The Mists are Lifted

timelapse cloudscape with bright sun shining with clouds passing.

If you were ever to borrow my copy of Charles Dickens’ classic novel Great Expectations, one hundred and sixty-seven pages into it—nearly at the end of chapter 19—you’d discover the following line underscored in pencil: “Heaven knows we need never be ashamed of our tears, for they are rain upon the blinding dust of earth, overlying our hard hearts.” Dickens scribbled those words into the protagonist’s mind. Pip is his name. Well, his nickname, that is. If you were to read a little further along, you’d find more of Pip’s thoughts underlined in pencil, leaving clues to his sadness. Riding along in a coach, he ponders, “I was better after I had cried, than before—more sorry, more aware of my own ingratitude, more gentle.” And then Dickens tells us plainly the avenue Pip used to discover his painful awareness: Pip was deliberating “with an aching heart.”

In other words, sadness was not necessarily Pip’s enemy, but instead, a tool for discovering something better, a more honest sense of “self.” And the honesty led to more sunlit possibilities. Less than a paragraph later, Dickens uses the last lines of the chapter to demonstrate this literarily. He concludes, “and I went on. And the mists had all solemnly risen now, and the world lay spread before me.”

Like Dickens, Henry Wadsworth Longfellow captured a similar aspect of sorrow in his poem “The Rainy Day.” In between a few short lines describing intense grimness, he hints at the winds and rains as useful for clearing away lifeless debris. Resting there, he knows something far better behind the clouds, something promising. And so, he ends the poem accordingly:

Be still, sad heart! and cease repining;
Behind the clouds is the sun still shining;
Thy fate is the common fate of all,
Into each life some rain must fall.
Some days must be dark and dreary.

Dickens and Longfellow are onto something here. Being the season of Lent, their intuition is useful, even if only to describe the human condition relative to the hope God gives. For Dickens, sorrow leading to honest confession discovers hope. For Longfellow, a hopeful heart can see through the inevitable clouds and know something better is most certainly hovering there.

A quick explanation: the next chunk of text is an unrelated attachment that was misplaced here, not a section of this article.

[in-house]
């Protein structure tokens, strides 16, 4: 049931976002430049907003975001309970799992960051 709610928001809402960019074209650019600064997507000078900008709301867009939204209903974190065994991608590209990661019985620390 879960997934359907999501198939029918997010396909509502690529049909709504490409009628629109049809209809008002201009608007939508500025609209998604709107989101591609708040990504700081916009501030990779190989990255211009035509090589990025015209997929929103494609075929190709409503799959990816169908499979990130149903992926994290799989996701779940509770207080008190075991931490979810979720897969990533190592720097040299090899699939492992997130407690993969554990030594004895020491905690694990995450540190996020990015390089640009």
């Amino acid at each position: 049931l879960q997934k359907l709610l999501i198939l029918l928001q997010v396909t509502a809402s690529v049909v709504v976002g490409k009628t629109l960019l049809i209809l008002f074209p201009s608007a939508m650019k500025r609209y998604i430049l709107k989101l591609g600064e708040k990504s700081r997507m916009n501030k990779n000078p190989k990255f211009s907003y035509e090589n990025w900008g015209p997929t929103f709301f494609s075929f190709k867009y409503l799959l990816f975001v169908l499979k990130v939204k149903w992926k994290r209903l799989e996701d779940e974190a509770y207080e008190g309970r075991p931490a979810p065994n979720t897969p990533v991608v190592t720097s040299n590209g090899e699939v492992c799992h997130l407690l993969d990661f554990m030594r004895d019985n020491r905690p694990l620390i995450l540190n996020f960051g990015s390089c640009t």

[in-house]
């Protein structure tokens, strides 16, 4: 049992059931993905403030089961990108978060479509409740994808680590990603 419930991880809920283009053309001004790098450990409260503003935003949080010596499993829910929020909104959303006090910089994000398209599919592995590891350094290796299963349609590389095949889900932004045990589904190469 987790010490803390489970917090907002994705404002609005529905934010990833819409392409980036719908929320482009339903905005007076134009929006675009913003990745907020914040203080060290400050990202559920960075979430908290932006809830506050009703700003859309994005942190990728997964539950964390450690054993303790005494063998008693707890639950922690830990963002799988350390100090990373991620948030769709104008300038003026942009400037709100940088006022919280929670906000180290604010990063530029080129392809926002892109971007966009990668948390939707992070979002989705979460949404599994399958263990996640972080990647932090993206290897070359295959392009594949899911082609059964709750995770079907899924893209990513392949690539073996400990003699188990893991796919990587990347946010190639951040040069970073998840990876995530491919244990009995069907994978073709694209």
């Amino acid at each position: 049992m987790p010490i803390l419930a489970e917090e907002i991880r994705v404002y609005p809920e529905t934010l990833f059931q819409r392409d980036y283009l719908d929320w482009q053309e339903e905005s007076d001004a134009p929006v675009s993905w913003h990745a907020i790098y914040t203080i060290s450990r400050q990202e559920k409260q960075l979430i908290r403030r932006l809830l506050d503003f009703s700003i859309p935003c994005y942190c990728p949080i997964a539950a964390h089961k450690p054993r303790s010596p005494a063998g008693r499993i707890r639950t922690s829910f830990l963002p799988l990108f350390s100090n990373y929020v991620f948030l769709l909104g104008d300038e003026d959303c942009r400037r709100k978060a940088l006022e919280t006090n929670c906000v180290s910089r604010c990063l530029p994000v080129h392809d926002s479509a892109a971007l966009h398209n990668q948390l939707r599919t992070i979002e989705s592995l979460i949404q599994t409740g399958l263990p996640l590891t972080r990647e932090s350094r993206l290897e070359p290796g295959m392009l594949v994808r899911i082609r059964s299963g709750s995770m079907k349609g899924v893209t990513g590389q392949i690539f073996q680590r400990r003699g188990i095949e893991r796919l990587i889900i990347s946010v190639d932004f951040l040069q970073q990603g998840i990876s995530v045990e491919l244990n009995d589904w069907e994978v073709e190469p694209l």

These are Christological things, and the scriptures speak very clearly to them.

For starters, Christians know the difference between attrition and contrition—that is, the difference between sorrow for getting caught and a heart that aches because we sinned against someone we truly love. Attrite sorrow produces shameful excuses intent on preserving what’s most important—the self. Contrition can’t bear the sadness it has brought to someone else, and its only aim is to fix it, while at the same time being willing to bear the consequences owed for the crime. Attrition is selfish sorrow. Contrition is sorrow born from love.

King David, a man who knew both forms, wrote by divine inspiration that “the sacrifices of God are a broken spirit; a broken and contrite heart, O God, you will not despise” (Psalm 51:17). But he didn’t jot those words before informing his readers that the “Lord is near to the brokenhearted and saves the crushed in spirit” (Psalm 34:18). In other words, God stands as close to the desolate sinner as anyone can. He is there. And He brings hope, the kind of hope that has a name—Jesus Christ. Through the person and work of Christ, hope takes shape beside us—for us—laboring to win our rescue from Sin’s despairing darkness, changing our attrite hearts into contrite ones.

God promised He’d do this. He announced, “I will give you a new heart, and a new spirit I will put within you. And I will remove the heart of stone from your flesh and give you a heart of flesh” (Ezekiel 36:26). That’s incarnational language. That’s the heart of the God-man Jesus replacing our hearts of stone. With this Gospel-infused heart, we have ears to hear, know, and be comforted when the Lord says, “Peace I leave with you; my peace I give to you. Not as the world gives do I give to you. Let not your hearts be troubled, neither let them be afraid” (John 14:27); or “Take my yoke upon you, and learn from me, for I am gentle and lowly in heart, and you will find rest for your souls” (Matthew 11:29). We know what He means by these things.

He means He has won our salvation. The peace between God and Man that none of us could win has been accomplished by the Son of God on the cross. He has taken our sorrowful and burdensome yoke, placed it on His own shoulders, and given to us His yoke of righteousness. Recreated by this wonderful Gospel, as we face off with the winds and rains inherent to Sin, Death, and Satan—all sadness-inducing things they’d use to impose despair—a contrite heart is a hopeful one, and it stands ready to meet these turbulent accusations knowing that God stands right beside the confessor ready to give love as no one in this world ever could or would.

For the sorrowful, behind this world’s clouds, there’s always sunlight. Bearing the knowledge of forgiveness, the mists are lifted, and new life lay spread before us. Christ is its embodiment.

Again, today is the First Sunday in Lent. Whether the first or last Sunday, all of this is a part of Lent’s message. Listen carefully. It’s there. Know that in your penitential sorrow, a light is beaming. And even as it might appear to be snuffed out at Calvary, know it’s on the cross that it beams most brightly. Your hope is fulfilled in the death of Christ for you. And His resurrection—oh, the glorious resplendence of Christ’s power over Death—is the proof!